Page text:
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News From the ACO Frontier

Tennesee's Saint Thomas Health is projecting a January launch for MissionPoint Health Partners, an ACO-qualified organization but one with bigger aspirations and a smart partnering strategy. From The Tennessean:

"The partners include Saint Thomas Health’s five hospitals and 200 affiliated physicians, Cisco Systems, The Advisory Board Co.’s Crimson Services initiative, Applied Health Analytics and the YMCA of Middle Tennessee.
"MissonPoint is using a telemedicine platform from computer networking giant Cisco to improve access to medical specialists for rural, underserved communities. It plans to expand use of the high-definition video system to two other Middle Tennessee communities and add new specialties such as dermatology and psychiatry.

"Nashville-based Applied Health Analytics’ part of the mission is to help pinpoint health risks within populations of employees and recommend ways to address those problems, which could include a high rate of obesity, for example.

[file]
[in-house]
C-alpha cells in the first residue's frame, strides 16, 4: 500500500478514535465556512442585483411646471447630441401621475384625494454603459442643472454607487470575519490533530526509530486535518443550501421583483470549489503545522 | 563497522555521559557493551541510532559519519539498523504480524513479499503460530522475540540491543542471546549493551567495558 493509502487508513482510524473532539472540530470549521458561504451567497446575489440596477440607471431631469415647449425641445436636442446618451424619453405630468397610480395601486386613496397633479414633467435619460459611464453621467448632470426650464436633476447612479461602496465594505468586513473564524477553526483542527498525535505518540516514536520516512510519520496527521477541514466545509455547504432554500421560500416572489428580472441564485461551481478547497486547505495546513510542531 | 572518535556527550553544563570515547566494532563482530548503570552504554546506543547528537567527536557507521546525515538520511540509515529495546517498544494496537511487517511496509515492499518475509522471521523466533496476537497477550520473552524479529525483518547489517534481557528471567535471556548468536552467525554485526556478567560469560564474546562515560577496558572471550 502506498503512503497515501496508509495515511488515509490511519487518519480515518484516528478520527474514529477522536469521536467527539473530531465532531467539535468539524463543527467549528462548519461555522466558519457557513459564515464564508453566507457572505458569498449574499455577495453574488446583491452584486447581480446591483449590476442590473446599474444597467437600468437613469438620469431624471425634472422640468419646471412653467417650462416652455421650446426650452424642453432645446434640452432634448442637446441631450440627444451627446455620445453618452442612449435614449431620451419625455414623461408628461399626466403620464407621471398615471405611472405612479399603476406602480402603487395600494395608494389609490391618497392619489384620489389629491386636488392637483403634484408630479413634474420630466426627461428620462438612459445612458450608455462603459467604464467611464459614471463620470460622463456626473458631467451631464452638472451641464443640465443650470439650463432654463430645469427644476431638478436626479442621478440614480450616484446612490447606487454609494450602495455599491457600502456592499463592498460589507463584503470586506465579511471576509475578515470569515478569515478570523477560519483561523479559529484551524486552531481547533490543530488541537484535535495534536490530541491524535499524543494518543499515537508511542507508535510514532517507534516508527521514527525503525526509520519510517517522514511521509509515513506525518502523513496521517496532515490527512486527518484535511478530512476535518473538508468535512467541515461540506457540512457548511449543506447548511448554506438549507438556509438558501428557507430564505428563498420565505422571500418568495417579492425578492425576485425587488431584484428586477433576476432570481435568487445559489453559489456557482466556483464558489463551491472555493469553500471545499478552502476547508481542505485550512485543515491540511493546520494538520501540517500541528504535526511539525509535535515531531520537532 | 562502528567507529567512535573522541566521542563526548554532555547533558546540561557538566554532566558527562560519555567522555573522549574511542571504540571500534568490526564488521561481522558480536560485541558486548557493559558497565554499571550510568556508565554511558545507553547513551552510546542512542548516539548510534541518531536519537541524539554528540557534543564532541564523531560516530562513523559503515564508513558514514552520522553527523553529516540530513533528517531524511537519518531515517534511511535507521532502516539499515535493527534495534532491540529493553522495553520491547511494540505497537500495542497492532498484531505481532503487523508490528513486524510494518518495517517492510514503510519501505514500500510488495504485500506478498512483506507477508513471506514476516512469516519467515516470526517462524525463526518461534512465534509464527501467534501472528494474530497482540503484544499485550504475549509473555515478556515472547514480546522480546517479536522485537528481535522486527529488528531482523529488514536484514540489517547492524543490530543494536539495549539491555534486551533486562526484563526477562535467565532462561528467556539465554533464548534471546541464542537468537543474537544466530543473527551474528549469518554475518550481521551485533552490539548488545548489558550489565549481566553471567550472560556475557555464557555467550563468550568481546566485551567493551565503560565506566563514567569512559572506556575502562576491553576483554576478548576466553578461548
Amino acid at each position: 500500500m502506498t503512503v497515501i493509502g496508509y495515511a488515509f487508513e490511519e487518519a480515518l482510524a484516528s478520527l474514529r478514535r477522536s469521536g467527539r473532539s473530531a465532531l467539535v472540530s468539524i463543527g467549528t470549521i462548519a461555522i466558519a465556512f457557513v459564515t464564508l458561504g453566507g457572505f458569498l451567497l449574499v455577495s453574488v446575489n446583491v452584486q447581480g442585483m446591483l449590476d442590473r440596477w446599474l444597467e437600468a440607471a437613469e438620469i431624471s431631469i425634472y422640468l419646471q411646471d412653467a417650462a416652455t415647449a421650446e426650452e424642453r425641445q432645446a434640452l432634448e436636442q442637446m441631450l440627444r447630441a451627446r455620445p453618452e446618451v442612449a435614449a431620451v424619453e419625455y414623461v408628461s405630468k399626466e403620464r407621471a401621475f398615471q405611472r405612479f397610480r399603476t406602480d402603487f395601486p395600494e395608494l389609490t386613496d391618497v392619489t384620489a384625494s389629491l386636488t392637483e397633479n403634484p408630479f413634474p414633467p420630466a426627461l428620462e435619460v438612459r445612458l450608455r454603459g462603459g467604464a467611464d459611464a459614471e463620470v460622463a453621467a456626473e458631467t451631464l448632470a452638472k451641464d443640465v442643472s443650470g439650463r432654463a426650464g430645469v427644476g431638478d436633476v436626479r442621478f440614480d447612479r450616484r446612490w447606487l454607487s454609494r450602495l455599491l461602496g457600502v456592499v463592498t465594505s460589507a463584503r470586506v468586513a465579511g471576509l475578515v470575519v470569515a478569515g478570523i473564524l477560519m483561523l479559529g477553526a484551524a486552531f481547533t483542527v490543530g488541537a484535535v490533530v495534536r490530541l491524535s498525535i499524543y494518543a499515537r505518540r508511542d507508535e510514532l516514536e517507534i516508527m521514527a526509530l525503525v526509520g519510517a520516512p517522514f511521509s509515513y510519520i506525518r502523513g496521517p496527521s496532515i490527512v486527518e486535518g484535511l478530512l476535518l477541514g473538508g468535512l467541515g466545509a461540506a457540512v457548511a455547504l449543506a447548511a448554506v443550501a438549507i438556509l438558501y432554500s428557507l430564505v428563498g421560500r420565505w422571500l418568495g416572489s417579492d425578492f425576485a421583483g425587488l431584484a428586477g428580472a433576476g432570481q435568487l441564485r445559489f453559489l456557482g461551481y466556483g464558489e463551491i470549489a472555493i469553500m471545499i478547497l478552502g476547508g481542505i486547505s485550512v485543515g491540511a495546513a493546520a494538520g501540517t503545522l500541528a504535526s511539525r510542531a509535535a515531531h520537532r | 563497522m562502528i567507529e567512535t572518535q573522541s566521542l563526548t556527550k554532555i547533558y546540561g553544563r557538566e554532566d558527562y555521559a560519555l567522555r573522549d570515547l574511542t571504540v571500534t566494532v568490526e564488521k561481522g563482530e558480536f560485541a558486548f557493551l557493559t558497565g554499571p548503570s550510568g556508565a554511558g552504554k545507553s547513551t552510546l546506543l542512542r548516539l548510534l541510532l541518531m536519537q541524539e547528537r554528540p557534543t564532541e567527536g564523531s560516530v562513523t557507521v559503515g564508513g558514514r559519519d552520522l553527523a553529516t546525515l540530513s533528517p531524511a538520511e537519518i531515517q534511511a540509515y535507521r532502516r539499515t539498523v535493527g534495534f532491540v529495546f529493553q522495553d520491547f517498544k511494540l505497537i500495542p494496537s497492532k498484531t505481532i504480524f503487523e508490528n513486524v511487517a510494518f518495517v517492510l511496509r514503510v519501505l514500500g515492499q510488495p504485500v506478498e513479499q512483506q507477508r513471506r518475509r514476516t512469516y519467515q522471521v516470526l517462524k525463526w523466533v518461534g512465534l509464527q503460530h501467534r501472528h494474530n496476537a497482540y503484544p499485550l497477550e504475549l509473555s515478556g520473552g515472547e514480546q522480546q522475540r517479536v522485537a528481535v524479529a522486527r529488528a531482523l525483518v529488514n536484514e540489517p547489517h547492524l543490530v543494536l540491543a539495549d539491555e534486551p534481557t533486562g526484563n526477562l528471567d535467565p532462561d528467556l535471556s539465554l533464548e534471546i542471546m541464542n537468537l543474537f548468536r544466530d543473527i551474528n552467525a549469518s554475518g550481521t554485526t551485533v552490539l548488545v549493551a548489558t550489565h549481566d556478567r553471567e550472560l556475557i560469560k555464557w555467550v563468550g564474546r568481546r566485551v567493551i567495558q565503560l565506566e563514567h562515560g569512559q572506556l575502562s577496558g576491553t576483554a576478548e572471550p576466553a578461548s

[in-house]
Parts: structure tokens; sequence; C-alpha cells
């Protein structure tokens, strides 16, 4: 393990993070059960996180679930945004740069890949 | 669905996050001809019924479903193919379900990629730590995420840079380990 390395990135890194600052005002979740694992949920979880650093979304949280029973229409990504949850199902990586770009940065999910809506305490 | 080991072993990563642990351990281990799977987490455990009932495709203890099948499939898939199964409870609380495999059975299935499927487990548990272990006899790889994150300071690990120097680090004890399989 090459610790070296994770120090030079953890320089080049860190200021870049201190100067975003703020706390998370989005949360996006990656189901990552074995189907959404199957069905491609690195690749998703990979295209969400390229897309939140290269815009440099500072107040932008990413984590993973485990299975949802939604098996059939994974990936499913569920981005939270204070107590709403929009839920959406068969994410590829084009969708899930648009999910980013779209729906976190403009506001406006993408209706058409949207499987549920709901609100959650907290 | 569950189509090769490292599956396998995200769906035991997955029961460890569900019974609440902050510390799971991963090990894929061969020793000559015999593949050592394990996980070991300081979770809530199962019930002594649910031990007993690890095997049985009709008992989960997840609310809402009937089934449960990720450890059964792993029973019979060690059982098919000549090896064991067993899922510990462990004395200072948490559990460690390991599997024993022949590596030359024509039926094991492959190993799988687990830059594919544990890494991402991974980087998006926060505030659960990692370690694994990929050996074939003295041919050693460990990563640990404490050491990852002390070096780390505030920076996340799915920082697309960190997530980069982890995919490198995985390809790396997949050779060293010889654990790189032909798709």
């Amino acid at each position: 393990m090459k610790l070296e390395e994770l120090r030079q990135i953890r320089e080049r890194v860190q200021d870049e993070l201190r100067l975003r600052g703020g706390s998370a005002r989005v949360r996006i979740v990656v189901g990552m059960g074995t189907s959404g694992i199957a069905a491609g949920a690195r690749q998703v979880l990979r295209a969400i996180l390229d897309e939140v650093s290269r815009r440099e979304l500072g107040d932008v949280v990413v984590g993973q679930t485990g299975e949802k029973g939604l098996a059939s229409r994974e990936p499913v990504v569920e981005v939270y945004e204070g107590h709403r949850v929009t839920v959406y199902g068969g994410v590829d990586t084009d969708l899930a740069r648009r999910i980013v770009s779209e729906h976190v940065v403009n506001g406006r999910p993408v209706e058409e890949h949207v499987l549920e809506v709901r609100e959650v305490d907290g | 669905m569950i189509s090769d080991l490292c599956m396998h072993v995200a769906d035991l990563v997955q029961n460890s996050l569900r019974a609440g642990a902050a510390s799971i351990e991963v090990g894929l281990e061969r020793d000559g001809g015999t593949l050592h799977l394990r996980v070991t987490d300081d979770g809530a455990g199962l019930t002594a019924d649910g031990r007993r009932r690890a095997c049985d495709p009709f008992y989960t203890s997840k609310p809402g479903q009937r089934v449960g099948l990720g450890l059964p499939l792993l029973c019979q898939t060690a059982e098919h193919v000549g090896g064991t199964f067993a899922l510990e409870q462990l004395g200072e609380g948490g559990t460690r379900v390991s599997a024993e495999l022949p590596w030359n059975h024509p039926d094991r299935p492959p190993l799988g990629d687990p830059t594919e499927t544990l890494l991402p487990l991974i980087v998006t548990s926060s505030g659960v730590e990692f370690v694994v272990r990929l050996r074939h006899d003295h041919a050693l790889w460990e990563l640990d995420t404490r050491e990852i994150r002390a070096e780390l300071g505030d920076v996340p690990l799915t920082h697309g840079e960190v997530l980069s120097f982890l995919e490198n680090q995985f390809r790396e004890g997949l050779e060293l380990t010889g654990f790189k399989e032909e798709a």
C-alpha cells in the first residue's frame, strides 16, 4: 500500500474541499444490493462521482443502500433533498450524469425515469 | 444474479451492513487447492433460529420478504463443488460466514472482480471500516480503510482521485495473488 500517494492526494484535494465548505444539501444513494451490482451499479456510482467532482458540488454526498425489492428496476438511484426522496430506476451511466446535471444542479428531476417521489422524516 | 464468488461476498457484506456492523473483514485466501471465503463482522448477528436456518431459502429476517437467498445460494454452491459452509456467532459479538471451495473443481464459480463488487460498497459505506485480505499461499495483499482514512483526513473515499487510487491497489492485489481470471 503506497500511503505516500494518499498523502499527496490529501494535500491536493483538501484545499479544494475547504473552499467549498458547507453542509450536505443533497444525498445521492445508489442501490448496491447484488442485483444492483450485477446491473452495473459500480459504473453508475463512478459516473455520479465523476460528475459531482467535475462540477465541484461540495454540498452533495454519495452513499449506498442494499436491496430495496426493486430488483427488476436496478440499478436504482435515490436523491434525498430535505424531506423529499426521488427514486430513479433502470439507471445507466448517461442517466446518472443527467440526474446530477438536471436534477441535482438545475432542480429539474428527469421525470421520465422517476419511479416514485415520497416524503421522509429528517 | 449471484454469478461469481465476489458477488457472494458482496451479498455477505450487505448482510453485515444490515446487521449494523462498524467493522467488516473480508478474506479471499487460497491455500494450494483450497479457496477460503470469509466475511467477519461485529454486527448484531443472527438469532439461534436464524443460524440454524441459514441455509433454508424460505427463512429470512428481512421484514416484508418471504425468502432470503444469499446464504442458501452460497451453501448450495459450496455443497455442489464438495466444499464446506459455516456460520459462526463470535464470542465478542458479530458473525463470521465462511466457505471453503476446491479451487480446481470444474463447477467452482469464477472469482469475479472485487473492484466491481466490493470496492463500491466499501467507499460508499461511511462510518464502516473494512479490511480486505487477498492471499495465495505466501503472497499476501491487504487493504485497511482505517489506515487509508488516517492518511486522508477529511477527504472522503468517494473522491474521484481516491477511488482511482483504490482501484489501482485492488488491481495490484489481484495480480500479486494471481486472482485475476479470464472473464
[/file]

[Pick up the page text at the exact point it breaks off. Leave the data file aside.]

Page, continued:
"In some cases, employees could receive a coupon to help cover the cost of membership in the local YMCA. The YMCA would also offer fitness programs and other services, including those for people recovering from breast cancer."
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And in this interview with Kaiser Health News, Bruce Bodaken, CEO of Blue Shield of California discusses one of his favorite subjects: the "accountable care organization" that Blue Shield is partnering with CalPERS, which administers pension funds and health care benefits for public employees.

"In Sacramento, in our ACO partnership with CalPERS, we've seen a 15 percent reduction in hospital readmissions, and a reduction in admissions as well. We committed to CalPERS that we would seek a zero percent trend. They received a zero premium increase for 41,500 members in the ACO; their premium was the same in 2009 as in 2010. We did it by becoming more efficient, so it's not a function of losing money. Blue Shield, Catholic Healthcare West and Hill Physicians agreed to share the risk to deliver promised savings, and all of us were able to achieve a modest bottom line."
I took some heat from my hospital colleagues a while back over my less-than-technical reading of the ACO regs.  Apparently my forecast that dithering hospitals would soon find ACO competition coming from untraditional and unexpected sources - insurance companies, pharmacies, etc. - conflicted with their beliefs that forming an ACO is an activity explicitly reserved for hospitals and physicians.

Well, well.

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